The word Diwali means rows of lighted oil lamps and sometimes called Quelo. It is actually from Sanskrit Dipavali meaning “Row of Lamps” or “Spreading of Light”.
Diwali dates back to ancient times in India, as a festival after the summer harvest in the Hindu calendar month of Kartika. The festival is mentioned in Sanskrit scriptures such as the Padma Purana, the Skanda Purana both completed in second half of 1st millennium AD but believed to have been expanded from a core text from an earlier era. The diyas (lamps) are mentioned in Skanda Purana to symbolically represent parts of sun, the cosmic giver of light and energy to all life, who seasonally transitions in the Hindu calendar month of Kartik. Hindus in some regions of India associate Diwali with the legend of Yama and Nachiketa on Kartika amavasya (Diwali night). The Nachiketa story about right versus wrong, transient wealth versus true wealth, ignorance versus knowledge is recorded in Katha Upanishad composed in 1st millennium BC.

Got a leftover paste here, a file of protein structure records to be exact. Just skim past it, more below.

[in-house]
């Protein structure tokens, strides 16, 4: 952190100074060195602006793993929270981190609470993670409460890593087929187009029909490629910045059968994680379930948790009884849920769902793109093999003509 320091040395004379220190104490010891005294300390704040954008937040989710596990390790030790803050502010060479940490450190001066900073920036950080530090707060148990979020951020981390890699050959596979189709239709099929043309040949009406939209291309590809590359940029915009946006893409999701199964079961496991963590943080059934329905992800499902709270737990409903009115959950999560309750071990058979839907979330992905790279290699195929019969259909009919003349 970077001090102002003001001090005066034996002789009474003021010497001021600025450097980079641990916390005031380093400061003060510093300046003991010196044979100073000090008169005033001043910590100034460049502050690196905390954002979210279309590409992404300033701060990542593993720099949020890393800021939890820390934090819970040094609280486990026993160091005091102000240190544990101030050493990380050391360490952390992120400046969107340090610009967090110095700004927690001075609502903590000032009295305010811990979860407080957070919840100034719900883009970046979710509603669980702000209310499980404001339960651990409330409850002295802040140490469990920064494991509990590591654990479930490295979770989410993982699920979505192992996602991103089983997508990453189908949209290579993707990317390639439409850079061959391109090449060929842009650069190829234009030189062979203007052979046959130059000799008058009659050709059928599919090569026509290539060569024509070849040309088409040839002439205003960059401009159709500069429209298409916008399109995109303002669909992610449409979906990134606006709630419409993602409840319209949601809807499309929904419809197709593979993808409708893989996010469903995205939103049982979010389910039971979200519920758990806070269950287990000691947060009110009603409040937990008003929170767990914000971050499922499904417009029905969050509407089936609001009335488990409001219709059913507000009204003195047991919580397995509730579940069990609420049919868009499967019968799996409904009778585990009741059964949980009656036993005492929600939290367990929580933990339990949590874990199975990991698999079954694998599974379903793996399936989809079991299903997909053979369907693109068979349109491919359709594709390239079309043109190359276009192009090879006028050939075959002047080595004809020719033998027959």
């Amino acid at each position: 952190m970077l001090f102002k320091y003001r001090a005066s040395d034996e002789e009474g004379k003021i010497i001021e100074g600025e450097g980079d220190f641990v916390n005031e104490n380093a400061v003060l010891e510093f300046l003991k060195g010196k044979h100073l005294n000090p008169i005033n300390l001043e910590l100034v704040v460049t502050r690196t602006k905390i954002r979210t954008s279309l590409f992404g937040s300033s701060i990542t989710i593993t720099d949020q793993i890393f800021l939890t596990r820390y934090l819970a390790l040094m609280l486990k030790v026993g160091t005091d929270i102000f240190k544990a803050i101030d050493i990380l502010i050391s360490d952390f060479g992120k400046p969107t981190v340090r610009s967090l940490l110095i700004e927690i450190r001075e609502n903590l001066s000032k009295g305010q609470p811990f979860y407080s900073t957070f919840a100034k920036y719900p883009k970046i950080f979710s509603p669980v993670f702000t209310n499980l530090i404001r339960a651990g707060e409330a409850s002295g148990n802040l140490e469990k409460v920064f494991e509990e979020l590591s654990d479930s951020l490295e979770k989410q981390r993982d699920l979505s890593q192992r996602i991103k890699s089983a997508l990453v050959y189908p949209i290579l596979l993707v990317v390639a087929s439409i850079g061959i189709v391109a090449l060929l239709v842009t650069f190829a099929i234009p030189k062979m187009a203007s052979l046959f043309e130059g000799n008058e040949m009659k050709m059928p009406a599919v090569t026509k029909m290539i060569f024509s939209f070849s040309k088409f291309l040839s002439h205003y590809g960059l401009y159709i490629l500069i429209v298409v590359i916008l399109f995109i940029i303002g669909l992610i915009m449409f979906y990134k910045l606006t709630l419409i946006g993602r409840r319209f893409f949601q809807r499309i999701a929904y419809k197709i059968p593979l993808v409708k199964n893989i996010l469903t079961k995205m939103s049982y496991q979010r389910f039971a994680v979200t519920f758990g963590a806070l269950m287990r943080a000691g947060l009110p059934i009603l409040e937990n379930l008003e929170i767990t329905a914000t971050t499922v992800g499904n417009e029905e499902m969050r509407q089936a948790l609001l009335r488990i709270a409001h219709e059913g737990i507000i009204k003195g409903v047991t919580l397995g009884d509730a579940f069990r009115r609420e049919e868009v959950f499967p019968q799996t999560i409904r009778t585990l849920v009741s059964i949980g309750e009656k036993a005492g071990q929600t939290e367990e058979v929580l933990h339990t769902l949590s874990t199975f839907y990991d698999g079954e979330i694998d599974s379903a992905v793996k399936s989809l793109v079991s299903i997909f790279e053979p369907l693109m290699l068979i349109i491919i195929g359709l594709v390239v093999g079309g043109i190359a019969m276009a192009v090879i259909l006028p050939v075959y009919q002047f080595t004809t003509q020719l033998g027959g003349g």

King Harsha in the 7th century Sanskrit play Nagananda mentions Deepavali as Deepapratipadutsava, where lamps were lit and newly engaged brides and grooms were given gifts Rajasekhara referred to Deepavali as Dipamalika in his 9th century Kavyamimamsa, where in he mentions the tradition of homes being whitewashed and oil lamps decorating homes, streets and markets in the night. The Persian traveller and historian Al Biruni, in his 11th century memoir on India, wrote Deepavali being celebrated by Hindus on New Moon day of the month of Kartika.